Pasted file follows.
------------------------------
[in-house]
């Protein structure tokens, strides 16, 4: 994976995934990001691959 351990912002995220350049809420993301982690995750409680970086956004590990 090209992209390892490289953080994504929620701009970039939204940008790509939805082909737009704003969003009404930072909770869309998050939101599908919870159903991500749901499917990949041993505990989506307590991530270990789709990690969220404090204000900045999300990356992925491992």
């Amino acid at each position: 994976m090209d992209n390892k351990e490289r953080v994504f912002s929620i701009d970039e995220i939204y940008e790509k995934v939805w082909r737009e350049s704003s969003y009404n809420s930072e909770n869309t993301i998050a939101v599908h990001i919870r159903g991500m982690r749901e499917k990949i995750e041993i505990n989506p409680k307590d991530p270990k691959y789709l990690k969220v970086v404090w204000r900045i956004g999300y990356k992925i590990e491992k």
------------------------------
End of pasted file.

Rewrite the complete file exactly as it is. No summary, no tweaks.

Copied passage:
[in-house]
């Protein structure tokens, strides 16, 4: 994976995934990001691959 351990912002995220350049809420993301982690995750409680970086956004590990 090209992209390892490289953080994504929620701009970039939204940008790509939805082909737009704003969003009404930072909770869309998050939101599908919870159903991500749901499917990949041993505990989506307590991530270990789709990690969220404090204000900045999300990356992925491992």
């Amino acid at each position: 994976m090209d992209n390892k351990e490289r953080v994504f912002s929620i701009d970039e995220i939204y940008e790509k995934v939805w082909r737009e350049s704003s969003y009404n809420s930072e909770n869309t993301i998050a939101v599908h990001i919870r159903g991500m982690r749901e499917k990949i995750e041993i505990n989506p409680k307590d991530p270990k691959y789709l990690k969220v970086v404090w204000r900045i956004g999300y990356k992925i590990e491992k």